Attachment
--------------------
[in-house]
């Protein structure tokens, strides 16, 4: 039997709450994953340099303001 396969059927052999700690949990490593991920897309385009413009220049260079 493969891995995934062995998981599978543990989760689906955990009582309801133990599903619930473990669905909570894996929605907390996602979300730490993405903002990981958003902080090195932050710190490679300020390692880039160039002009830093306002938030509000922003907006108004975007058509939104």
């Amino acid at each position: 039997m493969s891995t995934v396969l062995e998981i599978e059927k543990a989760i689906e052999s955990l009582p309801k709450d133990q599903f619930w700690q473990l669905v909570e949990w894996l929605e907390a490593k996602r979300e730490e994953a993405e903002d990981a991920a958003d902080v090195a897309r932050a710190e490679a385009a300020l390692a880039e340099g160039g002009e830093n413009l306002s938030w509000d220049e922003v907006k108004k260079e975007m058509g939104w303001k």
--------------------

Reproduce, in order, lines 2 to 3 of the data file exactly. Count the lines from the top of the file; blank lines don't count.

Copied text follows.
């Protein structure tokens, strides 16, 4: 039997709450994953340099303001 396969059927052999700690949990490593991920897309385009413009220049260079 493969891995995934062995998981599978543990989760689906955990009582309801133990599903619930473990669905909570894996929605907390996602979300730490993405903002990981958003902080090195932050710190490679300020390692880039160039002009830093306002938030509000922003907006108004975007058509939104």
């Amino acid at each position: 039997m493969s891995t995934v396969l062995e998981i599978e059927k543990a989760i689906e052999s955990l009582p309801k709450d133990q599903f619930w700690q473990l669905v909570e949990w894996l929605e907390a490593k996602r979300e730490e994953a993405e903002d990981a991920a958003d902080v090195a897309r932050a710190e490679a385009a300020l390692a880039e340099g160039g002009e830093n413009l306002s938030w509000d220049e922003v907006k108004k260079e975007m058509g939104w303001k």